The significance of HPC cloud computing for the Metaverse
Due to the constraints of physics, such as the speed of light, low-latency communication (around 10 milliseconds) requires computing resources to be located relatively close – approximately 15 kilometers to the end device. However, distributing data centers in this manner is expensive.
To understand how far processing can be moved from the device to the network, R&D efforts are focusing on different use cases. Enterprise and industrial settings, with their fixed footprints and on-site servers, provide controlled environments for experimentation. These setups act as dress rehearsals for implementing similar functionality on a larger scale for consumer networks:
“How do we build these networks at scale? One of the reasons why enterprise and industrial [Metaverse initiatives] are so important right now is because it lets us experiment.”
Leslie acknowledges the challenges of providing such computing capabilities in the network but believes the potential benefits of these devices make it worth pursuing:
“It’s going to be a heavy lift to be able to provide that kind of computing in the network. But the promise of what was going to be possible if we can build these devices is so gigantic, that it’s absolutely worth going for.”
Nokia’s current projects in enterprise and industrial Metaverse initiatives
Nokia is particularly interested in improving 5G and developing 6G, working closely with other companies like Qualcomm to set the standards for these technologies:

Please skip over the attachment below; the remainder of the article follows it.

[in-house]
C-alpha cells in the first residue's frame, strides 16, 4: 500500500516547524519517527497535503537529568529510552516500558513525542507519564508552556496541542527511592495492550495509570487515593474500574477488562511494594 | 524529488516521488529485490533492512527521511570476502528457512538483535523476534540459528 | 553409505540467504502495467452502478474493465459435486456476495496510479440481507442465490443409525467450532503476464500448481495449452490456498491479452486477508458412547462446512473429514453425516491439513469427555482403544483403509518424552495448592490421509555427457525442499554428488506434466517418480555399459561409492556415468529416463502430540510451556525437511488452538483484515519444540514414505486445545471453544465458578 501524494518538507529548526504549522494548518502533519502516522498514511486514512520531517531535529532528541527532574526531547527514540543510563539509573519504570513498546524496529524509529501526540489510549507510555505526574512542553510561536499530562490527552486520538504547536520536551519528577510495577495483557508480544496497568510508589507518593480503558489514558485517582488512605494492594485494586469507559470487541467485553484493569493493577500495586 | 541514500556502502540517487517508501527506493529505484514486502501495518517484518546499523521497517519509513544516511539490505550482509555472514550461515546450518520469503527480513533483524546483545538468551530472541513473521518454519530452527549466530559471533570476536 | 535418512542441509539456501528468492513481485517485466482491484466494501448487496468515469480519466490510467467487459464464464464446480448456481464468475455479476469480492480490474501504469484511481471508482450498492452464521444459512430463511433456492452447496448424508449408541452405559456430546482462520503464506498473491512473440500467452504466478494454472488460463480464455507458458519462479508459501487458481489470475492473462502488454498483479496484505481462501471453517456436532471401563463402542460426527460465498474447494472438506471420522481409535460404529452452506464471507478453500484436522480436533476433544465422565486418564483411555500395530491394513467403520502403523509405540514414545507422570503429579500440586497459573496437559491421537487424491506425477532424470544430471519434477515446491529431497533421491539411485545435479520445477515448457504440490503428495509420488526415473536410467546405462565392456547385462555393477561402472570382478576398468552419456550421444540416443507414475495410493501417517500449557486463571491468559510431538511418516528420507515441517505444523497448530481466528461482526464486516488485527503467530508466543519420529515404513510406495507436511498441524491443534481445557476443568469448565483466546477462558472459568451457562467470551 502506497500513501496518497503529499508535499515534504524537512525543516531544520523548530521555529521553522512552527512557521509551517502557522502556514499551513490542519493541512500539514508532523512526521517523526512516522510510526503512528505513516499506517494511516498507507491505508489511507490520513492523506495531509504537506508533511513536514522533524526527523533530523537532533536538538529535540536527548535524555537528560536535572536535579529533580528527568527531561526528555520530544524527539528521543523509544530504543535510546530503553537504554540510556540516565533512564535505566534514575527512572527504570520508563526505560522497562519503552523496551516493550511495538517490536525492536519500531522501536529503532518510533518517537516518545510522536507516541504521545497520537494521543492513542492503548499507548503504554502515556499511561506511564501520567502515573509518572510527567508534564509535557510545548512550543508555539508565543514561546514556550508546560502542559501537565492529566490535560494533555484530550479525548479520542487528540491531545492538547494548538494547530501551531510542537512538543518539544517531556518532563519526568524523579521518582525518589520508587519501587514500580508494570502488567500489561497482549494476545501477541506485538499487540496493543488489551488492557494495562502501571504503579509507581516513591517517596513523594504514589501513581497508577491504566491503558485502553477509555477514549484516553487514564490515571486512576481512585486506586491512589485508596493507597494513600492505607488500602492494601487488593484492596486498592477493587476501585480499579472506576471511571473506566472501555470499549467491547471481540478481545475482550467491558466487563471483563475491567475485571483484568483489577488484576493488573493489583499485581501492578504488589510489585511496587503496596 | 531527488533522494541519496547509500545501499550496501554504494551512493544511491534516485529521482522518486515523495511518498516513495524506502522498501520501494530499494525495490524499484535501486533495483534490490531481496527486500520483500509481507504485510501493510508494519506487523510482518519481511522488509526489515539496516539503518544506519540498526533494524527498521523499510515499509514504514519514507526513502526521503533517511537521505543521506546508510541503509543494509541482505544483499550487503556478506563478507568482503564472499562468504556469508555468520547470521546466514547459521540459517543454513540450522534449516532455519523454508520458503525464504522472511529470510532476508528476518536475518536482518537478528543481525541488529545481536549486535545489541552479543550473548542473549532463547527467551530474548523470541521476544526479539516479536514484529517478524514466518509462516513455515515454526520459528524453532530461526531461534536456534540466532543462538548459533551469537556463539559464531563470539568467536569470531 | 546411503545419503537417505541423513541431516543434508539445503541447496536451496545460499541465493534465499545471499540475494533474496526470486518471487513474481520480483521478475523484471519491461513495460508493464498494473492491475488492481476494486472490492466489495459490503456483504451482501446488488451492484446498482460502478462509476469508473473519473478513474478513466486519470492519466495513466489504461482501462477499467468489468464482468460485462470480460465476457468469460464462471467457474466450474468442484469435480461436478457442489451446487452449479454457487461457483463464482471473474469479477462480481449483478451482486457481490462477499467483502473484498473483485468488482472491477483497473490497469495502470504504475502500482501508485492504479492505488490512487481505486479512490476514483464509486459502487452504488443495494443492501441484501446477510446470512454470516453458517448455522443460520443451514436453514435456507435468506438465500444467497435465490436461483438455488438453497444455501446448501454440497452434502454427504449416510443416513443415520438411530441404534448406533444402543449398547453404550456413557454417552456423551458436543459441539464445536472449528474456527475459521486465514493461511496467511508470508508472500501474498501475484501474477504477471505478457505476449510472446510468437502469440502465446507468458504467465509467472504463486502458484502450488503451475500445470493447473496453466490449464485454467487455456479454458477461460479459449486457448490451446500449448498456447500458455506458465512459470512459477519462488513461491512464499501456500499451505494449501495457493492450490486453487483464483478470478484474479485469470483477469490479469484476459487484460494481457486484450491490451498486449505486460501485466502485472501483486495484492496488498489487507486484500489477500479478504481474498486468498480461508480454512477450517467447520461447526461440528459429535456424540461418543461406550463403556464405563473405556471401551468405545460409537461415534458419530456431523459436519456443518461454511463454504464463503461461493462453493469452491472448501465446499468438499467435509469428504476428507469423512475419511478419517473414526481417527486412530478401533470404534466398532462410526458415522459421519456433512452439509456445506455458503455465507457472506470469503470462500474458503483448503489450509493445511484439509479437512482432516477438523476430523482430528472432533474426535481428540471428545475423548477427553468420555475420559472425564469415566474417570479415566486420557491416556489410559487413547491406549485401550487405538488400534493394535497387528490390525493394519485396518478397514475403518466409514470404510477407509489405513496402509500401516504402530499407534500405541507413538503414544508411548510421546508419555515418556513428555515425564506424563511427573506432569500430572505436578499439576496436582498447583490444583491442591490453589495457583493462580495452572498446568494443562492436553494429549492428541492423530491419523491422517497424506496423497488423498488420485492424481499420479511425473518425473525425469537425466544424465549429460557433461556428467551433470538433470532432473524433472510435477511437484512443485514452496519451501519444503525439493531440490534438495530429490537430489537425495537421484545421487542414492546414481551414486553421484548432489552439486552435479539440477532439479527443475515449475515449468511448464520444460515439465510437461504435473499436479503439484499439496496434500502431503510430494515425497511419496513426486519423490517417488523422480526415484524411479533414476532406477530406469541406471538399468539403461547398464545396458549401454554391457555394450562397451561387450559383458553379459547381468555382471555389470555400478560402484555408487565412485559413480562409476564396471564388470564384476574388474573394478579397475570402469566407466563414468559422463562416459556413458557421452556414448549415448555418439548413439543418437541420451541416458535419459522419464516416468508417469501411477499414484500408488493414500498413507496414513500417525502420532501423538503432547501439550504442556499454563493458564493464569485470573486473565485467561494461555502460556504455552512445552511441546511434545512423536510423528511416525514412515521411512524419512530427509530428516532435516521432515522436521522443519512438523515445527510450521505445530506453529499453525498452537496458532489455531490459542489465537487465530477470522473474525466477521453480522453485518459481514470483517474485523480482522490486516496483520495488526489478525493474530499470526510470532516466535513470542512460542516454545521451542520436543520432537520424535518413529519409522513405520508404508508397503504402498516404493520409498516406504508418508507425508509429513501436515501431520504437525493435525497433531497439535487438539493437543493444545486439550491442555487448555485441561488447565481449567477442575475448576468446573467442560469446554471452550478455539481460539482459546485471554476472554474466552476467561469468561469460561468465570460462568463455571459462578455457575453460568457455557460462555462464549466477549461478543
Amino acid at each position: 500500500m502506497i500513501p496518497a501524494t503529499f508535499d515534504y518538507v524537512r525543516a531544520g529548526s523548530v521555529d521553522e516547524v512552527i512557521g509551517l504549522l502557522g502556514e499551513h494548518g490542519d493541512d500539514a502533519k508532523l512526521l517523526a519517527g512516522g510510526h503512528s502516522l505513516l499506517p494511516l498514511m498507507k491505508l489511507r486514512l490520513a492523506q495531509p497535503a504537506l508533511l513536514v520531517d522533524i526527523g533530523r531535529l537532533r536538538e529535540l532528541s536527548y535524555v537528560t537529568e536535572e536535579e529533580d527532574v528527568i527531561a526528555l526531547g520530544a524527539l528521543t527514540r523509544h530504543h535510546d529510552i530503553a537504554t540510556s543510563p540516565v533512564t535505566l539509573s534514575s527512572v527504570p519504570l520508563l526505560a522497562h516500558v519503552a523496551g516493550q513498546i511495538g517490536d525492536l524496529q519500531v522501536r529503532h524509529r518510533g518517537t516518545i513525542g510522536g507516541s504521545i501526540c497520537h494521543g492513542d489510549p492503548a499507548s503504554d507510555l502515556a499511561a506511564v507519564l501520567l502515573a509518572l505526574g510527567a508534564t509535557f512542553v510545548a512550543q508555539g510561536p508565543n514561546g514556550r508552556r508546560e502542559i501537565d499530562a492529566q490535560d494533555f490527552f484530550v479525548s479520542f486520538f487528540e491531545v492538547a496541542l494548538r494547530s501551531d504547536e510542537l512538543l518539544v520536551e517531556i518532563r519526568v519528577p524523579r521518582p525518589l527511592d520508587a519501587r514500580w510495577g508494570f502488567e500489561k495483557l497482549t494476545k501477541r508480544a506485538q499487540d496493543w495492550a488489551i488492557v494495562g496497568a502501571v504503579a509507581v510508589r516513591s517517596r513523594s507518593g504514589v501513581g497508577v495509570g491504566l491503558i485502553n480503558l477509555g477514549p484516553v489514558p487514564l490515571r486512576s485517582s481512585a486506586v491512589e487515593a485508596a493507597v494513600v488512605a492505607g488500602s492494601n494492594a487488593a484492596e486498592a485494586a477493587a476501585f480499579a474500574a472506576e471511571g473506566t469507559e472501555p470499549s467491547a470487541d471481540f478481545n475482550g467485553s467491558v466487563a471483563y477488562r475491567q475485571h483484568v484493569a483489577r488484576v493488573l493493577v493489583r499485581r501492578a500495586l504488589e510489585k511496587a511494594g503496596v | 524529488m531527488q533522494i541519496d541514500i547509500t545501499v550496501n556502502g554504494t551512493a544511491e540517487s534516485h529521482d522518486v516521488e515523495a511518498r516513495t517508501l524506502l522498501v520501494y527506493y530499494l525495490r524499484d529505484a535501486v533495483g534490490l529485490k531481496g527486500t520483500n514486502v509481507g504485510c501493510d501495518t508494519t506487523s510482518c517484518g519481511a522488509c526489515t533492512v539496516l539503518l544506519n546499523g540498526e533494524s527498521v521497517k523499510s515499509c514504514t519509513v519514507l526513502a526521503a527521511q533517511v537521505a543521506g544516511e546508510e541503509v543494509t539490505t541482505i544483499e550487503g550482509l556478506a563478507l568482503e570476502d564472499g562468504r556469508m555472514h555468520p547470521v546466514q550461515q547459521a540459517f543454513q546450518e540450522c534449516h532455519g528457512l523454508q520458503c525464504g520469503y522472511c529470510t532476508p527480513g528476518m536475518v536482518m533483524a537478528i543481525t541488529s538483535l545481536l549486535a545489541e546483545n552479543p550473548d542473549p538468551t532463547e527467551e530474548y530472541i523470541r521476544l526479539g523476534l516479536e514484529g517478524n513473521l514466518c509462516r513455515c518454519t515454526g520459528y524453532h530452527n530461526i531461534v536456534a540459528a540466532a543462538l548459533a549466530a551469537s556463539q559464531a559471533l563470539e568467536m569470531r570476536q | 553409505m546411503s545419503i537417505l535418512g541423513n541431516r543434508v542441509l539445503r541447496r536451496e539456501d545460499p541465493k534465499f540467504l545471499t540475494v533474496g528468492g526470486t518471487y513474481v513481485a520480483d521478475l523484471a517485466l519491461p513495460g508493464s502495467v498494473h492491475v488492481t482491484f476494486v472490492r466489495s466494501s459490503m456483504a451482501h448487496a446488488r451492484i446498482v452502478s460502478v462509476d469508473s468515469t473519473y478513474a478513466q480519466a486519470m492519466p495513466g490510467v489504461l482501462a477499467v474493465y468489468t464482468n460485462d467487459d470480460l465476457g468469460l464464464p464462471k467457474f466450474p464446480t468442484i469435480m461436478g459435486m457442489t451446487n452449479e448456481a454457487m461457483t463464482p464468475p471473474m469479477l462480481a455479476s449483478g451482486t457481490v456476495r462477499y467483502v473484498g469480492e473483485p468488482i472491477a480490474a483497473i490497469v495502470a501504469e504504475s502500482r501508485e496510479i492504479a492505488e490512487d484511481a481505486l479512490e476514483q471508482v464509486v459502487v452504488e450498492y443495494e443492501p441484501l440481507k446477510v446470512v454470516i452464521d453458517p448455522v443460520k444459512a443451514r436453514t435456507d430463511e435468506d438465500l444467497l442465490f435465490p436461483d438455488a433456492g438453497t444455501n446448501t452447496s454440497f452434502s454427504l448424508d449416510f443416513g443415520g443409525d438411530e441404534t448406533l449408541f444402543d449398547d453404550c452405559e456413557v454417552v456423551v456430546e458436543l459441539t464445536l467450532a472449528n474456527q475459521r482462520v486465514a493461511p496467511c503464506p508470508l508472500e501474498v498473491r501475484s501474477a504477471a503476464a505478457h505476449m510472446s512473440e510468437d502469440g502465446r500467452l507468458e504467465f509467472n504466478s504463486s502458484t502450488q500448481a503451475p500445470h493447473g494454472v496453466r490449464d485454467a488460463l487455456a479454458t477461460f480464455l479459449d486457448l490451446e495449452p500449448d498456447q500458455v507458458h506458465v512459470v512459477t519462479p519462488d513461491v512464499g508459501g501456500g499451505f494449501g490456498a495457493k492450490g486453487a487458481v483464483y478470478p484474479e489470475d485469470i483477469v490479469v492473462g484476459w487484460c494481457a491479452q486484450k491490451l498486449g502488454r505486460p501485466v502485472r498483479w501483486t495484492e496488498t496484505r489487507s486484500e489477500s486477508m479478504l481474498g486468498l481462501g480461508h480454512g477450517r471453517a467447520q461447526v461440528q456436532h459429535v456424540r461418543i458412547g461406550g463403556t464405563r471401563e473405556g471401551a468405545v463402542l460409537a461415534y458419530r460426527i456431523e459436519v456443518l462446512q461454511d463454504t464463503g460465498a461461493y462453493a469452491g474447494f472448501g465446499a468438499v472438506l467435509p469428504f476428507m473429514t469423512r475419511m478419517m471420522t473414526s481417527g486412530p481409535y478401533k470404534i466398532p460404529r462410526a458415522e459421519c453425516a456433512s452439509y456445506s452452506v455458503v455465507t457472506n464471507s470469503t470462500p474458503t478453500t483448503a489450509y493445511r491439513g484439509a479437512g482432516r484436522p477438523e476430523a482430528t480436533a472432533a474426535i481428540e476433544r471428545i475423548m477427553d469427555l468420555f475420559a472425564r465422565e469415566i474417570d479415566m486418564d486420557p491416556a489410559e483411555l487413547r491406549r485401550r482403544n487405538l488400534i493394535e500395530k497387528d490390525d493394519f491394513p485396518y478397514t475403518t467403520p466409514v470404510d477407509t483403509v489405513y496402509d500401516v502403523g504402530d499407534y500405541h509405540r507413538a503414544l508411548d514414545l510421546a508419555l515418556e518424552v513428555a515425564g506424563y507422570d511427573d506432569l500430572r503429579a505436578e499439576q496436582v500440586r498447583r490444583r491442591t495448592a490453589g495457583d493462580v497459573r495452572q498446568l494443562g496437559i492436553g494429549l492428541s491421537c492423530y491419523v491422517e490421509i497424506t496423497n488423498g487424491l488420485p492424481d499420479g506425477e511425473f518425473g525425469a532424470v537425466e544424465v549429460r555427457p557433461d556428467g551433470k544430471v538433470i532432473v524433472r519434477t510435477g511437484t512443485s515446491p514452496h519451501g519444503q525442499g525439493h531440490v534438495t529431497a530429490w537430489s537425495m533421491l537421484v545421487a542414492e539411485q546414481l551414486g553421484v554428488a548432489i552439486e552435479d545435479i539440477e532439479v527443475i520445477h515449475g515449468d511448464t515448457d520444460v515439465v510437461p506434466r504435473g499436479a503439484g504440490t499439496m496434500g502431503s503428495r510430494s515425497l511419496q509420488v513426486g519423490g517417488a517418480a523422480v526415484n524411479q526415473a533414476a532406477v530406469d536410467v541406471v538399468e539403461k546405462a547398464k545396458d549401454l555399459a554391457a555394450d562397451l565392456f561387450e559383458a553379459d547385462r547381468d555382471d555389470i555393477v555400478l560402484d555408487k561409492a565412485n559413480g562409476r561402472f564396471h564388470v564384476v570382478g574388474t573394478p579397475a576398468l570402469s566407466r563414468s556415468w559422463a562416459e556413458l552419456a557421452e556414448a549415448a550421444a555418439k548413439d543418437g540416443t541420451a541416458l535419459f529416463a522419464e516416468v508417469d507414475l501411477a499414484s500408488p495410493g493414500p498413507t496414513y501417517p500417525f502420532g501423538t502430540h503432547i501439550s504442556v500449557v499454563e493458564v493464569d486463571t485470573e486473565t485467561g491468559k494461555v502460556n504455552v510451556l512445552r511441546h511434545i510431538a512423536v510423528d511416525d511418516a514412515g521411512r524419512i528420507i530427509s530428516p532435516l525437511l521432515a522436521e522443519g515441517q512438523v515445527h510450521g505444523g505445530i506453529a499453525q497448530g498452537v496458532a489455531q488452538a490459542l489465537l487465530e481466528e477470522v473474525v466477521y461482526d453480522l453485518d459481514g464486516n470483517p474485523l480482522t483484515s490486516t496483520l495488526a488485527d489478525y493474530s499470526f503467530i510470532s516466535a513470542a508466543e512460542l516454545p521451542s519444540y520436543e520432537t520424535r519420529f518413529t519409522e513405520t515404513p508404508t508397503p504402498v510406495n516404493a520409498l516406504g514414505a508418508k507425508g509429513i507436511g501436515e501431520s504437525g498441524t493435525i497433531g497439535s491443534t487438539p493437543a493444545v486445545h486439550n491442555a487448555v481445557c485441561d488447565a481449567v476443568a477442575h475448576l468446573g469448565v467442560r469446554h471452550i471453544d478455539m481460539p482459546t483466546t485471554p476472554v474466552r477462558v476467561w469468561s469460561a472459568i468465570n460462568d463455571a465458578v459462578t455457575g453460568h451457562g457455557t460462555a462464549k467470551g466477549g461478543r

“We are one of the main companies along with other companies like Qualcomm, who were working in the standards bodies to set the standards for 6G.”
Regarding 5G, Leslie explains that it was designed with a large downlink capacity to accommodate the explosion of streaming traffic from services like Netflix and YouTube. However, the uplink capacity (from user devices to the network) is much smaller, causing issues for user-generated content and 3D scanning that require sending data back to the cloud. This problem will be addressed with 5G advanced, set to be available in 2027, by increasing the uplink channel’s capacity:
“So that’s actually part of the R&D that’s going on right now. What are the use cases where you can take the processing off of the device and put it on the network? And how far away can it go?”
The company is also working on setting the standards for 6G, anticipating the needs of the metaverse and how it will evolve. This process involves a deep understanding of the metaverse’s underlying infrastructure and the aspects that need to change to accommodate its future growth:
“We are looking hard at the underpinnings of the metaverse to understand what aspects of it…what areas of the network are going to get pushed on? What things need to change from today?”
Nokia has a massive emphasis on the blending of physical and digital worlds, focusing on how the network can handle this convergence. Another important aspect is human augmentation, which includes AI-powered body enhancements and potential brain implants like the Neuralink. The company is examining the connectivity requirements for these innovations and ensuring that the technologies developed are safe, particularly when they involve devices that are in close proximity to human skin, like smartwatches or potential brain implants.
Nokia continues to uphold its motto of “connecting people”, albeit in an entirely different manner from its initial beginnings. Transitioning from mobile phones to the metaverse, Nokia is proving to be a trailblazer in providing the necessary infrastructure for the internet’s ongoing evolution.